Three issues have been the focus of interest when studying blebbing versus lamellipodial locomotion strategies: (1) the role of substrate adhesion, (2) the role of substrate geometry, and (3) the signaling modules required for front–back polarization. Stabilized cell–cell or cell matrix adhesions can be involved in both blebbing and lamellipodial motility, although both types might also be functional without them (Renkawitz and Sixt, 2010). In general, the stability and physiological importance of adhesions appear to be decreased in fast and flexibly migrating amoeboid cells, which can either use the blebbing or the lamellipodial mode (Lämmermann and Sixt, 2009). Slow mesenchymal movement, which relies completely on focalized substrate adhesions, was generally considered lamellipodial and has not yet been associated with blebbing. Regarding the dimensionality of the environment, there is good evidence that all modes of movement can occur in 2D as well as in 3D environments, with the general notion that 3D but not 2D environments also allow motility under minimal adhesion forces (Friedl and Wolf, 2010). How polarity is established and maintained appears to be tightly coupled to the type of protrusion the cell employs. The key regulators are the Rho GTPases Rac, Cdc42, and RhoA. Rac is essential for lamellipodial expansion by activating the WAVE complex that in turn triggers actin nucleation by the Arp2/3 complex (Steffen et al., 2006; Wu et al., 2012). Cdc42 contributes by activating formins and the Arp2/3 complex (via the actin nucleation-promoting factor Wiskott–Aldrich syndrome protein) that stimulate actin polymerization during formation of filopodia and invadosomes. RhoA switches on actomyosin contractility by regulating myosin II and formins (Ridley, 2006). Thus, the Rho GTPases are the central signaling hubs through which diverse input signals are funneled. Depending on cell type and physiological context, completely different internally amplified or externally triggered pathways influence Rho GTPase activation levels and thereby cytoskeletal polarity. At the same time, numerous feedback loops have been identified that stabilize polarity. Best established are the phosphatidylinositol 3-kinases (PI3 kinases) that act both upstream and downstream of Rac and modulate the leading edge in many cell types (Cain and Ridley, 2009). The fact that actin polymerization (Millius et al., 2009) as well as actomyosin contractility and adhesion coupling (Vicente-Manzanares et al., 2009) can feed back on Rho GTPases further allows the cell to sense its environment and possibly to adapt the migration mode to geometry, chemical composition, and mechanical properties of its surroundings.

In their new study, Petrie et al. (in this issue) find cylindrical-shaped lobopodia, which have features of both blebs and lamellipods to be the predominant protrusion type of mesenchymal cells migrating in physiological 3D environments. Interestingly, like Abercrombie et al. (1970a,b,c) 40 yr ago, they used fibroblasts as a model. However, instead of growing the cells on coverslips they placed them in or on top of different types of 3D extracellular matrix scaffolds, including skin explants. In the tissue as well as in the cell-derived extracellular matrix the cells migrated with blunt-ended protrusions that developed multiple small lateral blebs. Unlike lamellipodia, these lobopodia accumulated neither active Rac and Cdc42 nor PI3 kinases, but the cells still formed focalized adhesions (Fig. 1). Similar to blebbing cells, lobopodia were very sensitive to perturbations of actomyosin contractility. Decreased contractility caused an instantaneous switch to the classical lamellipodial migration mode—notably without significant alterations in cell velocity. It was not only the geometry that induced lobopodia. Although the cells consistently developed lamellipodia in 2D when placed on top of different matrices, they also used lamellipodia when incorporated into gels made of noncross-linked bovine collagen. A combination of protocols to manipulate collagen fiber cross-linking and biophysical measurements led the authors to the conclusion that, once incorporated into a 3D matrix, the cells “read out” the elastic properties of the scaffold. Intuitively, one might have thought that lobopodia develop in environments of low stiffness, where actomyosin contraction might automatically squeeze the cells as the fibers to which the cells bind to give in. However, it was not simply the stiffness of the surroundings that caused a switch in protrusions but rather the shape of its stress strain curve: lobopodia only formed in linearly elastic environments, such as skin, and the cell-derived matrix but not in noncross-linked collagen gels that show strain stiffening. In the latter, lamellipodia predominated.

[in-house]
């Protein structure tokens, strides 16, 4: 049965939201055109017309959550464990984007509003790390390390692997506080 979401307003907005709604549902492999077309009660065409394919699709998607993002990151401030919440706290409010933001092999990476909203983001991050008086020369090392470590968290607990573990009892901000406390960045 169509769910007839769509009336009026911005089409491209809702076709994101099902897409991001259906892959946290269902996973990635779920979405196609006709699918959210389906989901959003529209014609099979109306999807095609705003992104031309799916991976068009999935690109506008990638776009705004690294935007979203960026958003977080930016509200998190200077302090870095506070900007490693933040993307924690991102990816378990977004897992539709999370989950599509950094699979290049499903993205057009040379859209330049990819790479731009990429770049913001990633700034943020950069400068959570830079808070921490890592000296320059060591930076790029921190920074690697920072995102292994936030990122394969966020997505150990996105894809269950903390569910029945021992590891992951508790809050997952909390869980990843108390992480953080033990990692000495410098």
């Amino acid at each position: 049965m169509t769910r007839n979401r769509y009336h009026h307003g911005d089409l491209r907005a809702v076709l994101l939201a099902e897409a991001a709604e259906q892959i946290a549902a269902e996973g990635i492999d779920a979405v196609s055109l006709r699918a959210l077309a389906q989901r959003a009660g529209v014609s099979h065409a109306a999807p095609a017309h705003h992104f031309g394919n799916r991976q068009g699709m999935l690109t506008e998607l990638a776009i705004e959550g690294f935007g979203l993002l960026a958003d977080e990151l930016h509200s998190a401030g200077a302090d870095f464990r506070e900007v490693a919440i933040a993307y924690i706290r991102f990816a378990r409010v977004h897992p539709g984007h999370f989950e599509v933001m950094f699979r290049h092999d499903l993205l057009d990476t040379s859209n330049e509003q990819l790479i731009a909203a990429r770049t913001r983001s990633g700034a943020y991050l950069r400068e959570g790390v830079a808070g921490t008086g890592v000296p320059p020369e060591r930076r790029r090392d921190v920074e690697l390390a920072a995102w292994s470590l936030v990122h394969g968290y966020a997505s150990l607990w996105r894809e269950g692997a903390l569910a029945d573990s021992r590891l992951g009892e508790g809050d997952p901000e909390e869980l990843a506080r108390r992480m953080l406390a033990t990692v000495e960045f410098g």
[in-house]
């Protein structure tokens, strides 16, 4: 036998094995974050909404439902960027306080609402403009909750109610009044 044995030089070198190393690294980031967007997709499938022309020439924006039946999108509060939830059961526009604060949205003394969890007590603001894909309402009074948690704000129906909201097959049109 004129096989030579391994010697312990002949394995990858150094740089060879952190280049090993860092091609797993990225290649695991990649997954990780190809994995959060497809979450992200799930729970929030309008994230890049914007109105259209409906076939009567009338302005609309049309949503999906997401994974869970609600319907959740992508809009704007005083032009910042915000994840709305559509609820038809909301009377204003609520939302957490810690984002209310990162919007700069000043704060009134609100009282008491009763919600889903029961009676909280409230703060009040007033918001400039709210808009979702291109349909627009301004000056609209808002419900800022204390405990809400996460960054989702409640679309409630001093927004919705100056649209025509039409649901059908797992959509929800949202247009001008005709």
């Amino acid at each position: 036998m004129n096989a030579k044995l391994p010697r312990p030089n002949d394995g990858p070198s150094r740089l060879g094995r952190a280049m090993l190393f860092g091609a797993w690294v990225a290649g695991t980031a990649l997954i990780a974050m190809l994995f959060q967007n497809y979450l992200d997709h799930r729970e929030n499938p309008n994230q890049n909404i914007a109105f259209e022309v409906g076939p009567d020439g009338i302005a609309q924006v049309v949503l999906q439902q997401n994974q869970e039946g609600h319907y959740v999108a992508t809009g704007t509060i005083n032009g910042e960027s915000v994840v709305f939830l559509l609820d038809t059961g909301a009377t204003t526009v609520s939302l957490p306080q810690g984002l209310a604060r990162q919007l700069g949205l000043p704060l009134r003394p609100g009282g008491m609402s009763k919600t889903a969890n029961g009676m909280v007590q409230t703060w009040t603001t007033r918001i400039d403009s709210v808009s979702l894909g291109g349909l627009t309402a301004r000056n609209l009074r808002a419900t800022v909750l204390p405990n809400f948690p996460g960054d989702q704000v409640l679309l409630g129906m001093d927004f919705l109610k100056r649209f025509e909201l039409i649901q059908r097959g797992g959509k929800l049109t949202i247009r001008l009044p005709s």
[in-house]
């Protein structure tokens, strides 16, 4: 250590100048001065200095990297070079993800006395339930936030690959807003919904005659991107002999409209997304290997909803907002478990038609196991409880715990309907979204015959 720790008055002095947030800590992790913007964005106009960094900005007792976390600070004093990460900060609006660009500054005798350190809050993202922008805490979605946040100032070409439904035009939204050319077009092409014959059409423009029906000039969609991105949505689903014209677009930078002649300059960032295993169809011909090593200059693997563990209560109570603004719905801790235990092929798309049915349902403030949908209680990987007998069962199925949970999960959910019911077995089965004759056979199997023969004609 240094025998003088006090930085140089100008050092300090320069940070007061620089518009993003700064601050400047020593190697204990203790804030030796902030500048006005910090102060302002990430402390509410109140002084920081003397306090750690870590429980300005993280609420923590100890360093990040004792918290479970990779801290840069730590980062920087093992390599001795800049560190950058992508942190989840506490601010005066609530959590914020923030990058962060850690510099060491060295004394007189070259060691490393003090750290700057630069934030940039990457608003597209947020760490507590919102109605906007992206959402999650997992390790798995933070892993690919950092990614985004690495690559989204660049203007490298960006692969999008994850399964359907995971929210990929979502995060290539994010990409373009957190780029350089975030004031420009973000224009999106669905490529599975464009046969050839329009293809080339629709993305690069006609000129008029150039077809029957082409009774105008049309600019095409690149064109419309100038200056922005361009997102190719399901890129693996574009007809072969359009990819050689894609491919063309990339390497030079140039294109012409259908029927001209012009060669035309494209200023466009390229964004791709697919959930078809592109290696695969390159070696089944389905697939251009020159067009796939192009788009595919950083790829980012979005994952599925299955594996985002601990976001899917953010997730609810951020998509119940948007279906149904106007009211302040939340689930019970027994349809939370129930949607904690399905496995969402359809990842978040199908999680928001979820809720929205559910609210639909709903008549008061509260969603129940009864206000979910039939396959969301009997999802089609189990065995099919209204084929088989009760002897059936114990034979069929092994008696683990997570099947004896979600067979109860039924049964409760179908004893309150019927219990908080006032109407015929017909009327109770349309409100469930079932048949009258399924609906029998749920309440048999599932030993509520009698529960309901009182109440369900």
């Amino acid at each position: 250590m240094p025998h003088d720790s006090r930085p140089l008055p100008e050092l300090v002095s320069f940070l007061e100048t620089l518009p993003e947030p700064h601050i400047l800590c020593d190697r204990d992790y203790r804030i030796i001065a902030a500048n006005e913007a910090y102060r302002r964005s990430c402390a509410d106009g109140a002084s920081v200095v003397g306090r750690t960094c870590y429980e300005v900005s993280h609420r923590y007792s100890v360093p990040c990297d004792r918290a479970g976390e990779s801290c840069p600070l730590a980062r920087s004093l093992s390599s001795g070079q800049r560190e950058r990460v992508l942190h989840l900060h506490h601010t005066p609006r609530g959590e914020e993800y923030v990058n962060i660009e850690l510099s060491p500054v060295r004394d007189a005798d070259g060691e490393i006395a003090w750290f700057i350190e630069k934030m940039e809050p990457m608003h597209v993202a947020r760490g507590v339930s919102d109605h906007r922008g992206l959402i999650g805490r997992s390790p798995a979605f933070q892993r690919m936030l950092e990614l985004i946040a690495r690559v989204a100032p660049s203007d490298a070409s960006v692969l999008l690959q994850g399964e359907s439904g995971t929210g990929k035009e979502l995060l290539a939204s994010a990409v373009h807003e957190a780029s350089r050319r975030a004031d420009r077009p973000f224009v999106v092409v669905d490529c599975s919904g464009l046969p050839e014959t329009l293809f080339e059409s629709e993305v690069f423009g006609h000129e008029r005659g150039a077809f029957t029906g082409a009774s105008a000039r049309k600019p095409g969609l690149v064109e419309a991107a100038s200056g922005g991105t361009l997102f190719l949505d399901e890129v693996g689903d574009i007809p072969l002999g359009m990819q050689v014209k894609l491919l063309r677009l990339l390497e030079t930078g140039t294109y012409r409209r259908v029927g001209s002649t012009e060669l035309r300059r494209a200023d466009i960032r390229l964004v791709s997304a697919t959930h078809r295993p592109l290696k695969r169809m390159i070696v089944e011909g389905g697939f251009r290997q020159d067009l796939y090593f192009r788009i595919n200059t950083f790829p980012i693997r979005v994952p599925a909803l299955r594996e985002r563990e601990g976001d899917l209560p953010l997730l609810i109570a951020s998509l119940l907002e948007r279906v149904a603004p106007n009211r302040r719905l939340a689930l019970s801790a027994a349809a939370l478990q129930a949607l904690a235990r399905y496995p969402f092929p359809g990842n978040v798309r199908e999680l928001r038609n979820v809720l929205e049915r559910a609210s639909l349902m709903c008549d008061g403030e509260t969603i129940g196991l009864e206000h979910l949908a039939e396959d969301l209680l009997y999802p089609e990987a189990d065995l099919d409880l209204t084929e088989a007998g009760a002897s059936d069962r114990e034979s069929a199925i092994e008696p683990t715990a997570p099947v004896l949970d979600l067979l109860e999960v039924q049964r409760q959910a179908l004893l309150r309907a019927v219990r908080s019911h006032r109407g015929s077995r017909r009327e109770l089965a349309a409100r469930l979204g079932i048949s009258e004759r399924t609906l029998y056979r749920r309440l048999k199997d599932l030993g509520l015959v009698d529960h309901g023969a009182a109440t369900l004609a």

There is certainly still much to learn about the lobopodial migration mode. It is quite puzzling that the cells show stable functional polarity, i.e., they persistently undergo directional migration. How is this achieved despite delocalization of the main polarity modules? How can the cells reliably distinguish linear elasticity from strain stiffening over such a wide range of elasticity? What features that feed back on the extracellular environment are associated with lobopodial migration: do the cells use extracellular proteolysis, what kind of extracellular matrix do they secrete, and how do they remodel it? Finally, it will be interesting to see in which physiological context fibroblasts use lobopodial migration and whether other cells can adopt similar types of locomotion.